Christian views of sin are mostly understood as legal infraction or contract violation, and so salvation tends to be viewed in legal terms, similar to Jewish thinking.
The Bible portrays sin as rejecting God as the lord of the universe. Defining sin based on the account of Adam and Eve in the Book of Genesis who showed their rejection of God by eating the fruit of the Tree of the Knowledge of Good and Evil, this act being a visual illustration of their desire to determine what is right and wrong (having knowledge of good and evil) rather than God fulfilling this role. In Eastern Christianity, sin is viewed in terms of its effects on relationships, both among people and between people and God.
In a New Testament biblical sense, sin is actually defined in 1 John 3:4 "Whoever sins breaks the law. In fact, sin is lawlessness". In the biblical sense sin is NOT law breaking, but reveals our sinfulness, lawlessness or disregard for God's law. The Law mentioned here is referring to God's rule over all creation. Sin and sins are not the same. Where sin appears to be the fundamental problem or disease that mankind shares, sins are the symptoms of that disease revealing themselves as transgressions of the law.
Thus, the moment Adam and Eve ate the fruit from the tree—which God had commanded them not to do—sinful death was born; it was an act of disobedience, thinking they could become like gods, that was the sin. Since Adam was the head of the human race, he is held responsible for the evil that took place, for which reason the Fall of man is referred to as the "sin of Adam". This sin caused Adam and his descendants to lose unrestricted access to God Himself. The years of life were limited. "Wherefore, as by one man sin entered into the world, and death by sin; and so death passed upon all men, for that all have sinned" (Romans 5:12). In Christian theology, the death of Jesus on the cross is the atonement to the sin of Adam. "For as in Adam all die, even so in Christ shall all be made alive." (1 Corinthians 15:22). As a result of that act of Christ, all who put their trust in Christ alone now have unrestricted access to God through prayer and in presence.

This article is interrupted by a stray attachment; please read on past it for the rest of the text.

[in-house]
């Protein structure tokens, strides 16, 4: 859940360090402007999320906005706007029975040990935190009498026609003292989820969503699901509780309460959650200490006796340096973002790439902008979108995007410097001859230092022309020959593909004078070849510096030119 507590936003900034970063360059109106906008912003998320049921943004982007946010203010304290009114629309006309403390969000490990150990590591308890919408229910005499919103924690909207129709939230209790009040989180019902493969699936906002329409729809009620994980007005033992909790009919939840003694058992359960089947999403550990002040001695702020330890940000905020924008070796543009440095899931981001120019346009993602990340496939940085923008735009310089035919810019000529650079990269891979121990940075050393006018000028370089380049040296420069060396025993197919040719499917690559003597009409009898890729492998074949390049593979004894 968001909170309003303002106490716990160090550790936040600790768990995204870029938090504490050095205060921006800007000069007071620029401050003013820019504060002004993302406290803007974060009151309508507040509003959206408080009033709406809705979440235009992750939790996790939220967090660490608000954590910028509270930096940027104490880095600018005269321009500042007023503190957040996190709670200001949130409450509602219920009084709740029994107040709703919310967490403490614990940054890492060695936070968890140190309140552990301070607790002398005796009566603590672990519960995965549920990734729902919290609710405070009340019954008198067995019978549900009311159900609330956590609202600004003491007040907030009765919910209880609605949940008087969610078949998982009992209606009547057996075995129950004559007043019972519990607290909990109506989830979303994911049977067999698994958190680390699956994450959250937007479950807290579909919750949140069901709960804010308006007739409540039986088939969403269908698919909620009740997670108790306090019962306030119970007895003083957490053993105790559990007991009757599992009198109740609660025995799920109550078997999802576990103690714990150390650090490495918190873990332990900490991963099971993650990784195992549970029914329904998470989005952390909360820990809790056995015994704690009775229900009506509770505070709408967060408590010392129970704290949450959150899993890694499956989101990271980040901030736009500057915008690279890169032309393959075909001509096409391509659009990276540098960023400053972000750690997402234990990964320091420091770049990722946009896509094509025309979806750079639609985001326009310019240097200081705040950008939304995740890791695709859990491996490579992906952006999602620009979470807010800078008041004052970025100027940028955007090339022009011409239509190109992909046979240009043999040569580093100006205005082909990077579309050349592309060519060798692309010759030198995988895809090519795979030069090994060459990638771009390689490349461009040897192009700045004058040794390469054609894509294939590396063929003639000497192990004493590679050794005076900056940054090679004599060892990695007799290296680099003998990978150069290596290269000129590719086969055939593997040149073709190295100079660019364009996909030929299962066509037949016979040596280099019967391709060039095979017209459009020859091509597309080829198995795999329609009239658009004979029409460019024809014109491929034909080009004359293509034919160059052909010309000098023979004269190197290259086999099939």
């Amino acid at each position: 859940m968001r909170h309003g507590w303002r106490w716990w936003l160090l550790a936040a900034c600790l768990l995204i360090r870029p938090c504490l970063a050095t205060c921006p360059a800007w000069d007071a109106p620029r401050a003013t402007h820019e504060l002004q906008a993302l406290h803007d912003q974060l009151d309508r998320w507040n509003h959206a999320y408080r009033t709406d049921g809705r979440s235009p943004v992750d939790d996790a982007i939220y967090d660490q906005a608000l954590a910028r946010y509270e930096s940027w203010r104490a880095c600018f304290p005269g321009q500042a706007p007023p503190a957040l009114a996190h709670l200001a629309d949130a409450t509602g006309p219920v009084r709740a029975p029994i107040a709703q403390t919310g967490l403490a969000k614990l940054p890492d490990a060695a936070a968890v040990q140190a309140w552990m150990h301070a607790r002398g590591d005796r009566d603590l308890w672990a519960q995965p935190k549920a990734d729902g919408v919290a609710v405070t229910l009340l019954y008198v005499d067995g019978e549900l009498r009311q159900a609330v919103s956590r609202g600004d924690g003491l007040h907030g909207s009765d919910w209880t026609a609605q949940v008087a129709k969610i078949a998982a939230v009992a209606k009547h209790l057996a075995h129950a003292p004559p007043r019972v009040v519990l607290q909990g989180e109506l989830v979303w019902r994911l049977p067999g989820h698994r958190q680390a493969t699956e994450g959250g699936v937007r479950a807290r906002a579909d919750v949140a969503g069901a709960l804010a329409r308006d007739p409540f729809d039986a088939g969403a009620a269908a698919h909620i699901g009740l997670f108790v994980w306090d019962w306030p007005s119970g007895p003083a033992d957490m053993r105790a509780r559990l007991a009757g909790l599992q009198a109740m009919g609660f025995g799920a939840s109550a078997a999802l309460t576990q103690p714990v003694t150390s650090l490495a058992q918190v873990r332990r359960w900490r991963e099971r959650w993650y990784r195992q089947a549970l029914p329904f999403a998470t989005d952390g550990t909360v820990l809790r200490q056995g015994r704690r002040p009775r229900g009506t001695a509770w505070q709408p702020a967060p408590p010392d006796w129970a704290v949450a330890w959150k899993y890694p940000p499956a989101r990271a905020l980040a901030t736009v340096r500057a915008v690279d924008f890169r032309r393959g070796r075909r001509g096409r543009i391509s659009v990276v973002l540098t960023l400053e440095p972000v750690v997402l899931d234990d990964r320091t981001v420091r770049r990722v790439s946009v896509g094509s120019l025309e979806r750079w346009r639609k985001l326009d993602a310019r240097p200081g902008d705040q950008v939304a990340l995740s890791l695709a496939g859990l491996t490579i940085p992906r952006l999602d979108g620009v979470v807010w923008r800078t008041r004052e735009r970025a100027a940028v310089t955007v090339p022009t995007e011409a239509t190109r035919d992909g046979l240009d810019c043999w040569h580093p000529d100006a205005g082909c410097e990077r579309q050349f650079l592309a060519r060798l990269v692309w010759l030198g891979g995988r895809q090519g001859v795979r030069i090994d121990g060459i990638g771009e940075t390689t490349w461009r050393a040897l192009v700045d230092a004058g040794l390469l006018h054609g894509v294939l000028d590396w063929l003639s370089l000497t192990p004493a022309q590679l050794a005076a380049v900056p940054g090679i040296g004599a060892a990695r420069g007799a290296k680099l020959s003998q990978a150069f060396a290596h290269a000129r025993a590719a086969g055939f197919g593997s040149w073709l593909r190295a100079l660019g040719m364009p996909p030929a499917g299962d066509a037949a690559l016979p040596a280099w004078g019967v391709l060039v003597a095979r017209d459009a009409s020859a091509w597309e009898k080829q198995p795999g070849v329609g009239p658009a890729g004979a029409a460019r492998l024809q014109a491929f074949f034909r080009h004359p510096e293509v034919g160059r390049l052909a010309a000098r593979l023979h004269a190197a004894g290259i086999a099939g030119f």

The Greek word in the New Testament that is translated in English as "sin" is hamartia, which literally means missing the target. 1 John 3:4 states: "Everyone who sins breaks the law; in fact, sin is lawlessness". Jesus clarified the law by defining its foundation: "Jesus replied: 'Love the Lord your God with all your heart and with all your soul and with all your mind.' This is the first and greatest commandment. And the second is like it: 'Love your neighbor as yourself.' All the Law and the Prophets hang on these two commandments." (Matthew 22:36-40)
"All the Law" could refer to the Ten Commandments in Exodus 20:1-17 that God demands of those that follow Him. In Christianity, salvation is viewed in terms of reconciliation and a genuine relationship with Christ. In Romans 6:23 it says, "the wages of sin is death, but the gift of God is eternal life in Christ our Lord". Both Eastern and Western Christians agree, on the basis of Scripture, that sin serves as a barrier to one having a complete relationship with God. But in the Gospel of John 3:16 it states "For God so loved the world, He gave his only begotten son that whosoever believes in Him shall not perish but have everlasting life." This verse is a common base of Christianity (see article on John 3:16). Some Christian denominations believe that salvation is not obtained through good works but faith alone evidenced by obedience to the laws of their denomination. These Christians believe that humanity falls short of the 'perfect glory' of God because of sins (imperfections), but the sacrifice of the messiah Jesus provides the potential for redemption (Romans 3:23-24). See also Biblical law in Christianity.
Mortal sins are sins of grave (serious) matter, where the sinner is fully aware that the act (or omission) is both a sin and a grave matter, and performs the act (or omission) with fully deliberate consent. The act of committing a mortal sin cuts off the sinner from God's grace; it is in itself a rejection of God. If left un-reconciled, mortal sins result in eternal punishment in Hell.